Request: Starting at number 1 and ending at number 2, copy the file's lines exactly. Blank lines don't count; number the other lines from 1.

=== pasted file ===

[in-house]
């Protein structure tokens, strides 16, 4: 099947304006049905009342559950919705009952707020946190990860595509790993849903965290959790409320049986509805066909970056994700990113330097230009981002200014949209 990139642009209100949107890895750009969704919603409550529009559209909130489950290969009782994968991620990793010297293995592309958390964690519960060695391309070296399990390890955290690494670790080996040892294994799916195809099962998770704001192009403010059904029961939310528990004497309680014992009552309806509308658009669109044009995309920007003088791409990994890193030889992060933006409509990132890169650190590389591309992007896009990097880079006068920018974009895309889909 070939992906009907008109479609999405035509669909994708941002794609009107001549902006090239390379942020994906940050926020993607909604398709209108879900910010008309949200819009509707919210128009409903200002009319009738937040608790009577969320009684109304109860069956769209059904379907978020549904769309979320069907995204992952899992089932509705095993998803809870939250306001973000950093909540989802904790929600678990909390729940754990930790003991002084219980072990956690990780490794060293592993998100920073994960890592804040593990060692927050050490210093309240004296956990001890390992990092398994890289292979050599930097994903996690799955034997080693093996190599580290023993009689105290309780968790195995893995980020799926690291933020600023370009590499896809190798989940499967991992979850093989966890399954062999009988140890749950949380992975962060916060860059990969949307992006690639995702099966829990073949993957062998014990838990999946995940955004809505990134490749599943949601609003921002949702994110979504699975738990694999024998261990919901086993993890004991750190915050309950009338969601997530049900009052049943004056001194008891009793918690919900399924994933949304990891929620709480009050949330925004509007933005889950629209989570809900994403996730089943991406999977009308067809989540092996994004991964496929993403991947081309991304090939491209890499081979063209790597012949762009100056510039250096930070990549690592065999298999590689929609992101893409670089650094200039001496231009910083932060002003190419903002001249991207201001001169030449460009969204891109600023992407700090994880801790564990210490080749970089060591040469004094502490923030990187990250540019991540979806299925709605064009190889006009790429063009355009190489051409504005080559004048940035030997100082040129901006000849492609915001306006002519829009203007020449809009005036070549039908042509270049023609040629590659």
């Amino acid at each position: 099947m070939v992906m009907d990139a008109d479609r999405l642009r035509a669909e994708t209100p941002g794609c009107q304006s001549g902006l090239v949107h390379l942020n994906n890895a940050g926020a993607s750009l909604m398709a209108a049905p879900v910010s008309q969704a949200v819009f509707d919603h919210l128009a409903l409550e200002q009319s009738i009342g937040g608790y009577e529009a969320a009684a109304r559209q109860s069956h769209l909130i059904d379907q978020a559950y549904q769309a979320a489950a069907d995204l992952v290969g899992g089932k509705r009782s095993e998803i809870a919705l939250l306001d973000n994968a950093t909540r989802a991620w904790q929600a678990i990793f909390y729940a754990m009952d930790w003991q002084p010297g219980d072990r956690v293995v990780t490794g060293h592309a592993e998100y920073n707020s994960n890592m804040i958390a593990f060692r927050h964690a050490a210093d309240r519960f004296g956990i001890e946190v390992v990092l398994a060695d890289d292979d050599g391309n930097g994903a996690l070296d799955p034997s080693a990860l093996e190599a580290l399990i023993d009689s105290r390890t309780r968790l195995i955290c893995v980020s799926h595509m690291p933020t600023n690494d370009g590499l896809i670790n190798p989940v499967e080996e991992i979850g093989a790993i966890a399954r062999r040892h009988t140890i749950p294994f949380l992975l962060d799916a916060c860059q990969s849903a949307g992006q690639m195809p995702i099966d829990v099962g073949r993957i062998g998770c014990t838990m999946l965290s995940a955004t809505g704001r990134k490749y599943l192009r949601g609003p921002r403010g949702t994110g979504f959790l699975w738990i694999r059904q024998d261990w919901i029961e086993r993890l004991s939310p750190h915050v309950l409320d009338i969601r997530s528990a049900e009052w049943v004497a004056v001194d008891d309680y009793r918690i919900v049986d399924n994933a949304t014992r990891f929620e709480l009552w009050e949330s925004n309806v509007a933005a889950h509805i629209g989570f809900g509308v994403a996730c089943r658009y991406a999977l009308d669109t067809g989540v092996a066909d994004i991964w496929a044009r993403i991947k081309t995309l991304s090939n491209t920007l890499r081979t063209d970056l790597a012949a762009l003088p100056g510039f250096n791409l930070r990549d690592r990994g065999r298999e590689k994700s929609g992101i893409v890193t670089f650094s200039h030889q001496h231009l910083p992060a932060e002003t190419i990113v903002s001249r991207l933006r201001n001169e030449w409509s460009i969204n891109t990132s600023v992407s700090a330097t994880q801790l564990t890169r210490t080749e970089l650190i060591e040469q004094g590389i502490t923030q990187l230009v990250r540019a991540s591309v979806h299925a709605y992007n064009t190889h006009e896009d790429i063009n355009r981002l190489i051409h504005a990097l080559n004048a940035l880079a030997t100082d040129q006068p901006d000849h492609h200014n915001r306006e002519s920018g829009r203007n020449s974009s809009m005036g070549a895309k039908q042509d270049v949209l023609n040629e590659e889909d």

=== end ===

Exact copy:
[in-house]
């Protein structure tokens, strides 16, 4: 099947304006049905009342559950919705009952707020946190990860595509790993849903965290959790409320049986509805066909970056994700990113330097230009981002200014949209 990139642009209100949107890895750009969704919603409550529009559209909130489950290969009782994968991620990793010297293995592309958390964690519960060695391309070296399990390890955290690494670790080996040892294994799916195809099962998770704001192009403010059904029961939310528990004497309680014992009552309806509308658009669109044009995309920007003088791409990994890193030889992060933006409509990132890169650190590389591309992007896009990097880079006068920018974009895309889909 070939992906009907008109479609999405035509669909994708941002794609009107001549902006090239390379942020994906940050926020993607909604398709209108879900910010008309949200819009509707919210128009409903200002009319009738937040608790009577969320009684109304109860069956769209059904379907978020549904769309979320069907995204992952899992089932509705095993998803809870939250306001973000950093909540989802904790929600678990909390729940754990930790003991002084219980072990956690990780490794060293592993998100920073994960890592804040593990060692927050050490210093309240004296956990001890390992990092398994890289292979050599930097994903996690799955034997080693093996190599580290023993009689105290309780968790195995893995980020799926690291933020600023370009590499896809190798989940499967991992979850093989966890399954062999009988140890749950949380992975962060916060860059990969949307992006690639995702099966829990073949993957062998014990838990999946995940955004809505990134490749599943949601609003921002949702994110979504699975738990694999024998261990919901086993993890004991750190915050309950009338969601997530049900009052049943004056001194008891009793918690919900399924994933949304990891929620709480009050949330925004509007933005889950629209989570809900994403996730089943991406999977009308067809989540092996994004991964496929993403991947081309991304090939491209890499081979063209790597012949762009100056510039250096930070990549690592065999298999590689929609992101893409670089650094200039001496231009910083932060002003190419903002001249991207201001001169030449460009969204891109600023992407700090994880801790564990210490080749970089060591040469004094502490923030990187990250540019991540979806299925709605064009190889006009790429063009355009190489051409504005080559004048940035030997100082040129901006000849492609915001306006002519829009203007020449809009005036070549039908042509270049023609040629590659």